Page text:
I’ve been meaning to write reviews for all these things for a while, but I’ve been so busy I haven’t had time. So here are my mini reviews, because I can’t seem to keep up with everything.
All the President’s Men
I watched this movie for the first time this past weekend, and it was excellent. I knew the basics of the Watergate Scandal, but there was a lot I didn’t know, like how far beyond the simple break-in the scandal went. I was most fascinated by (and surprised by) the movie’s accounts of what Donald Segretti called “ratfucking”; the war of illegal dirty tricks waged against the Democratic Party by CREEP, using the secret six million dollar slush fund. Segretti was employed by CREEP to torpedo Democratic candidates in numerous ways, including forging letters and planting fake news stories with the press. Interestingly, Karl Rove was involved in doing some of this illegal work, and it appears he never quit.
Newsfire RSS/XML Feed Reader
I’ve been reading most of my regular news sources and favorite blogs in a piece of software that pulls in RSS or XML syndication feeds and aggregates and organizes them. Because I’m on a Mac, I chose Newsfire, which is one of the more popular readers, but there are numerous Feed readers for the PC as well, many of them are shareware or free. It’s a much easier way to keep track of my favorite websites and to make sure I don’t miss posts by my friends.
The Mermaid Chair
by Sue Monk Kidd
I didn’t enjoy this book as much as her previous book, The Secret Life of Bees. The heroine Jessie Sullivan returns to her childhood home on a tiny island to care for her disturbed mother, who in a fit of religious mania had cut off one of her fingers. While there, Jessie has an affair with one of the monks at the island monastery. I didn’t really buy into the “existential” angst that Jessie is supposedly feeling; the motivation for her affair. I kept wanting to tell her to get over it.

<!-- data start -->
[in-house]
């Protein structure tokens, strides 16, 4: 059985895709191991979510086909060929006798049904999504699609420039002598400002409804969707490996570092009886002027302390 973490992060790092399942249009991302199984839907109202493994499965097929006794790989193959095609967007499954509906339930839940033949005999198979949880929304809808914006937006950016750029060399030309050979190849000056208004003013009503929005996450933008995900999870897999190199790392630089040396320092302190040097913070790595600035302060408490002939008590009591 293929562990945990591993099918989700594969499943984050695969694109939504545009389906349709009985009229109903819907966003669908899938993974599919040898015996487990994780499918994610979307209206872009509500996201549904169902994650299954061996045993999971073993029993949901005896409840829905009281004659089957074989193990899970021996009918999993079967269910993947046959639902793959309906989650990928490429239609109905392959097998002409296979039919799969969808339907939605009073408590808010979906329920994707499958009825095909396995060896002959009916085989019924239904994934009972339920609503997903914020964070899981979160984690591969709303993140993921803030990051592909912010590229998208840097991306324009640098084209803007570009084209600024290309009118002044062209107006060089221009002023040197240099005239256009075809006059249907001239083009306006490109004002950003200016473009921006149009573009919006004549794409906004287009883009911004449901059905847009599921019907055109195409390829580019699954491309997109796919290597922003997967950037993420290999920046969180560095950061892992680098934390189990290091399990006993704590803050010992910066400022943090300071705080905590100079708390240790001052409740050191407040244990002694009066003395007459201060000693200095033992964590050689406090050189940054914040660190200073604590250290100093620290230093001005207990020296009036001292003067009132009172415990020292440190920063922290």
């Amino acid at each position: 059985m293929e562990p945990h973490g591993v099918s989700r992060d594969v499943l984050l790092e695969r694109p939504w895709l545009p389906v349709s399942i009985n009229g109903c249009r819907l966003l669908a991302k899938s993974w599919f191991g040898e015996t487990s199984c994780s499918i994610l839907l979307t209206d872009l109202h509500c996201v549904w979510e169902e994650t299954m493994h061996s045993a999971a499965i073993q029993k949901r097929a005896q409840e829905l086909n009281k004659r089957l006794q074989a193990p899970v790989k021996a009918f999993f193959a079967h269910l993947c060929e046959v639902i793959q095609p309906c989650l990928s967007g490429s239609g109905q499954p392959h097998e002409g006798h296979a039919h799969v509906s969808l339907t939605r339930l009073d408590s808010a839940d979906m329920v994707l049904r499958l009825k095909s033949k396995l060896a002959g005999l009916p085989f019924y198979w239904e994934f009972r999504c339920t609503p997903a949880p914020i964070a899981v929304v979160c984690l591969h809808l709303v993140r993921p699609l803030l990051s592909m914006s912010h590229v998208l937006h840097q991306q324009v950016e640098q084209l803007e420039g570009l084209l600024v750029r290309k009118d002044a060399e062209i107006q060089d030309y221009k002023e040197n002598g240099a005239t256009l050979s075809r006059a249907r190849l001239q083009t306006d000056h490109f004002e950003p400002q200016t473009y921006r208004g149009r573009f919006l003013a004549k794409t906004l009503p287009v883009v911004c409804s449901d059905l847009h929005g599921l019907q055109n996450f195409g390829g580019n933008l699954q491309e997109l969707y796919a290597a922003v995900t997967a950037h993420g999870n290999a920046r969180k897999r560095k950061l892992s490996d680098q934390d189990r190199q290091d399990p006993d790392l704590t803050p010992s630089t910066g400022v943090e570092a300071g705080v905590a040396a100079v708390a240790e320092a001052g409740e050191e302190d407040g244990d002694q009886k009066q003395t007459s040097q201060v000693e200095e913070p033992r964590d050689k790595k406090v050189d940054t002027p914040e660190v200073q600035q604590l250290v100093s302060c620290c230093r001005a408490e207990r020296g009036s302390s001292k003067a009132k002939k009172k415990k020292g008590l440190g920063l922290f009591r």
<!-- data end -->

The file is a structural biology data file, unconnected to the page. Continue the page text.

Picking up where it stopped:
Garlic and Sapphires: The Secret Life of a Critic in Disguise
by Ruth Reichl
This was a fun, quick read by Ruth Reichl, who was the food critic for the New York Times for several years in the 80s, before moving on to become a critic and editor of Gourmet magazine. Reichl recounts how she attempted to write restaurant reviews that were useful to regular people by visiting many New York restaurants in disguise to fool restaurant owners, who would otherwise recognize her and give her special treatment that other guests wouldn’t receive. The book is an enlightening insider’s view of both the New York restaurant scene and of The New York Times, as well as an education in fine dining and in gourmet appreciation. There are some great recipes in it, as well. The only thing that bothered me was that Reichl gets a bit too into the disguises she wears at times; she revels in creating characters that seemed to me a bit over the top.